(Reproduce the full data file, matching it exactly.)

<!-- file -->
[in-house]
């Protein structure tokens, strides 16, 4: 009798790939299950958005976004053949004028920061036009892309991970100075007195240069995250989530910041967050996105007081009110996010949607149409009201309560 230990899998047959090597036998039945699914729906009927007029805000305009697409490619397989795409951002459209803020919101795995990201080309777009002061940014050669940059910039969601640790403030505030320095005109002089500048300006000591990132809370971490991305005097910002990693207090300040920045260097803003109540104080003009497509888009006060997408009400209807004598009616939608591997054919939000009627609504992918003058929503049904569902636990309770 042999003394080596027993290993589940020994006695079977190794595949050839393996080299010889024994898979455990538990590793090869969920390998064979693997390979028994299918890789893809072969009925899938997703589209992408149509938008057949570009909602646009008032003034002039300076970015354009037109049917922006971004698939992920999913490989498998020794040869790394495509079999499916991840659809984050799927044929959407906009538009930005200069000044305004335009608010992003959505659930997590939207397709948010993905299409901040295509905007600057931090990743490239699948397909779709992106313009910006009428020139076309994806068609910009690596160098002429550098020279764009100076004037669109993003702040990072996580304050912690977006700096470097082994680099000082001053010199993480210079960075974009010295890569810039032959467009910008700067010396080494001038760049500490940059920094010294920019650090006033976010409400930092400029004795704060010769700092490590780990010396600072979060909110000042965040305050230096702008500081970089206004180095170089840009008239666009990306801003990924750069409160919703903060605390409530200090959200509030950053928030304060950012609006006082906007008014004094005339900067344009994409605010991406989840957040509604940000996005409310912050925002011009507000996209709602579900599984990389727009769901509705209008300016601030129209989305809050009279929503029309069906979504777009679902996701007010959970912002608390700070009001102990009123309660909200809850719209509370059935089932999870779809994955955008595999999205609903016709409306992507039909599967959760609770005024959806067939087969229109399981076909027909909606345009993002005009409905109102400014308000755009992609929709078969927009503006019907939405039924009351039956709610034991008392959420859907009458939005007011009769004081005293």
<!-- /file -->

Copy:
[in-house]
């Protein structure tokens, strides 16, 4: 009798790939299950958005976004053949004028920061036009892309991970100075007195240069995250989530910041967050996105007081009110996010949607149409009201309560 230990899998047959090597036998039945699914729906009927007029805000305009697409490619397989795409951002459209803020919101795995990201080309777009002061940014050669940059910039969601640790403030505030320095005109002089500048300006000591990132809370971490991305005097910002990693207090300040920045260097803003109540104080003009497509888009006060997408009400209807004598009616939608591997054919939000009627609504992918003058929503049904569902636990309770 042999003394080596027993290993589940020994006695079977190794595949050839393996080299010889024994898979455990538990590793090869969920390998064979693997390979028994299918890789893809072969009925899938997703589209992408149509938008057949570009909602646009008032003034002039300076970015354009037109049917922006971004698939992920999913490989498998020794040869790394495509079999499916991840659809984050799927044929959407906009538009930005200069000044305004335009608010992003959505659930997590939207397709948010993905299409901040295509905007600057931090990743490239699948397909779709992106313009910006009428020139076309994806068609910009690596160098002429550098020279764009100076004037669109993003702040990072996580304050912690977006700096470097082994680099000082001053010199993480210079960075974009010295890569810039032959467009910008700067010396080494001038760049500490940059920094010294920019650090006033976010409400930092400029004795704060010769700092490590780990010396600072979060909110000042965040305050230096702008500081970089206004180095170089840009008239666009990306801003990924750069409160919703903060605390409530200090959200509030950053928030304060950012609006006082906007008014004094005339900067344009994409605010991406989840957040509604940000996005409310912050925002011009507000996209709602579900599984990389727009769901509705209008300016601030129209989305809050009279929503029309069906979504777009679902996701007010959970912002608390700070009001102990009123309660909200809850719209509370059935089932999870779809994955955008595999999205609903016709409306992507039909599967959760609770005024959806067939087969229109399981076909027909909606345009993002005009409905109102400014308000755009992609929709078969927009503006019907939405039924009351039956709610034991008392959420859907009458939005007011009769004081005293």